(Spoilers ahead for the premiere of “The Assassination of Gianni Versace: American Crime Story”)
Ryan Murphy’s “The Assassination of Gianni Versace: American Crime Story” has finally begun on FX, with its premiere episode starting at the end — with spree killer Andrew Cunanan’s (Darren Criss) murder of famed fashion designer Gianni Versace (Edgar Ramirez) on the steps of his South Beach, Miami, mansion.
The immediate aftermath of the shooting is treated by the show as kind of a circus. Versace’s boyfriend (Ricky Martin) sitting on the steps holding the body until an ambulance comes. Cunann accidentally shoots a flying bird with one of his shots, its corpse landing next to Versace’s. A guy runs to his car to get his Polaroid camera in order to snap a shot of Versace’s corpse. A model in a bathing suit walks through news camera shots behind the scene. A woman tears a Versace ad out of a magazine and soaks it in Versace’s blood. It’s pure madness.
The question I had after watching this play out was how much of this really happened and how much was creative license on the part of Murphy, who directed the episode, and writer Tom Rob Smith.
It’s a question that’s tough to answer conclusively because the reporting of the immediate aftermath of Versace’s murder didn’t usually stay at the scene — instead, the story of what happened that day usually follows Cunanan as he flees and the police carry out the manhunt. So info about what exactly was happening in front of the mansion tend to lack this sort of detail.
The first and most important thing you need to know before we dive into this fact check is that “The Assassination of Gianni Versacci: American Crime Story” is an adaptation of a non-fiction book by Maureen Orth, called “Vulgar Favors: Andrew Cunanan, Gianni Versacci, and the Largest Failed Manhunt in U.S. History.” That’s a book that has been a bit controversial, because the Versace family has said repeatedly since it was published in 1999 that it wasn’t accurate — taking particular issue with the idea that Versace had ever met Cunanan before the day of the murder, a point that is key to both “Vulgar Favors” and “American Crime Story.” The Versace family issued a statement in early January declaring that the show is “a work of fiction.”
It’s worth noting, though, that Orth had, at the time of the murder, already been covering Cunanan’s murder spree for Vanity Fair and before Versace’s death had spoken with sources who told her that Cunanan and Versace knew each other.
With that in mind, let’s get to it.
One thing we do know to be true is that Cunanan did hit a bird with one of his shots. The presence of the dead bird at the scene sparked the thought that Versace’s murder was a Mob hit. “To us that’s a sign of a Mafia hit,” Miami PD investigator Carlos Noriega told “48 Hours” in a special about the murder that aired in December. Of course, the dead bird turned out to be incidental, rather than left there intentionally.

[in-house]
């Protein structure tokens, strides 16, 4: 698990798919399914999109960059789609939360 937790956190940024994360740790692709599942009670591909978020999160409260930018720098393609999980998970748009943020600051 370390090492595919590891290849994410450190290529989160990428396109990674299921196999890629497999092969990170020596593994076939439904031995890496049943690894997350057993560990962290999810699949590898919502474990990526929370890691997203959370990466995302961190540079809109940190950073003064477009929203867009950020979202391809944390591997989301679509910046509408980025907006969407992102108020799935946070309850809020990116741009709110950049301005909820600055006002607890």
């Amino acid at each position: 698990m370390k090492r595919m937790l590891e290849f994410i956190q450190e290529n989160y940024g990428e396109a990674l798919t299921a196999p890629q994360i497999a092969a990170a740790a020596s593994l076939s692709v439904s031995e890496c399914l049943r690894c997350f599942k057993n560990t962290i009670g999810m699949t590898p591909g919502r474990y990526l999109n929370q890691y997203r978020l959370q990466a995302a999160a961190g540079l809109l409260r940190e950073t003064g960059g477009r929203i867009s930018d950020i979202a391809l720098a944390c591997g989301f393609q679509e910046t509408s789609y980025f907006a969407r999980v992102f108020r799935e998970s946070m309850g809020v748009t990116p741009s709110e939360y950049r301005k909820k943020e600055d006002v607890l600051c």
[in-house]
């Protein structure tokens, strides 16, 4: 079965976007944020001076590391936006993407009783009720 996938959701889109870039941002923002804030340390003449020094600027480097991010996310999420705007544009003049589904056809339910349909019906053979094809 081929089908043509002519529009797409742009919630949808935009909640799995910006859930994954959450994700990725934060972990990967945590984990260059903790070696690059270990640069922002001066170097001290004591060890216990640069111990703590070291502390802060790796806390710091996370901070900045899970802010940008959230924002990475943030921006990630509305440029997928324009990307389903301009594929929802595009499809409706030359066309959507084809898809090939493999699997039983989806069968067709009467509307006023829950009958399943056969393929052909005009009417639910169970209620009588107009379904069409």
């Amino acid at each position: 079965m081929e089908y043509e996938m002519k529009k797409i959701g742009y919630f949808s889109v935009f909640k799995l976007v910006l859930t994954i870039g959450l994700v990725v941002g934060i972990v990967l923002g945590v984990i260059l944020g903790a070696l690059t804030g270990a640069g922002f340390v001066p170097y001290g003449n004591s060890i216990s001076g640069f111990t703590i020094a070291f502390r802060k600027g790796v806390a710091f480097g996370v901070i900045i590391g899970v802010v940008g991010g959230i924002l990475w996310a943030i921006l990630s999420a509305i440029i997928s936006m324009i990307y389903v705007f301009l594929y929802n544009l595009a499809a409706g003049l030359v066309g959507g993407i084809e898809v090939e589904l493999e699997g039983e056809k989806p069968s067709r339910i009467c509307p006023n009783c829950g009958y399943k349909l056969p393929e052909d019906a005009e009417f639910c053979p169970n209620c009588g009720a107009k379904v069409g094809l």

The Polaroid guy, meanwhile, is a detail that is included in the book that the show is based on — Maureen Orth’s “Vulgar Favors: Andrew Cunanan, Gianni Versace, and the Largest Failed Manhunt in U.S. History.” Orth wrote that “Within minutes of the shooting, the first media trucks rolled up to the Versace mansion. The first profiteer had already raced home for his Polaroid camera upon seeing Versace’s body laid out on the Casa Casuarina steps, and was only able to make it back in time to get a shot of the designer’s bare feet sticking out of the ambulance. Nevertheless, within forty-eight hours the huckster was trying to get $30,000 for his Polaroid.” This is slightly different from how it’s depicted on the show, where the man runs to his parked car to get the camera. Also, on the show he tries to sell the picture on the spot, without any delay.
The model walking through the live news shot is an interpretation of an anecdote from Orth’s book. Orth mentioned visiting the crime scene two days after the murder with fellow Vanity Fair reporter Cathy Horyn at about 6:30 in the morning. “Even at that hour, women in skin-tight leotards and shorts were pretending to stroll by the mansion, hoping to be caught by the cameras of at least a dozen TV crews set up on the lawn across the street.”
One of the previously mentioned bits from the scene of the crime as depicted on “American Crime Story” has been directly refuted by the person being depicted: when Versace’s boyfriend, Antonio D’Amico, discovers the body and holds Gianni in his arms until paramedics take him away in an ambulance. “The picture of Ricky Martin holding the body in his arms is ridiculous,” D’Amico said to the Observer last year. “Maybe it’s the director’s poetic licence, but that is not how I reacted.”
D’Amico described the sequence pretty differently: “The house had stained glass windows so we couldn’t see what had happened from inside, so we had to open the gate. I saw Gianni lying on the steps, with blood around him. At that point, everything went dark. I was pulled away, I didn’t see any more.”
Meanwhile, the part with the woman who soaks a Versace magazine ad in Gianni Versace’s blood after his body was removed from the scene is a bit more complicated. It’s not a moment that’s mentioned in “Vulgar Favors” nor is it something mentioned in media reports about the murder that we’ve read. But it is a salacious purported detail that was repeated in various places over the year following the murder.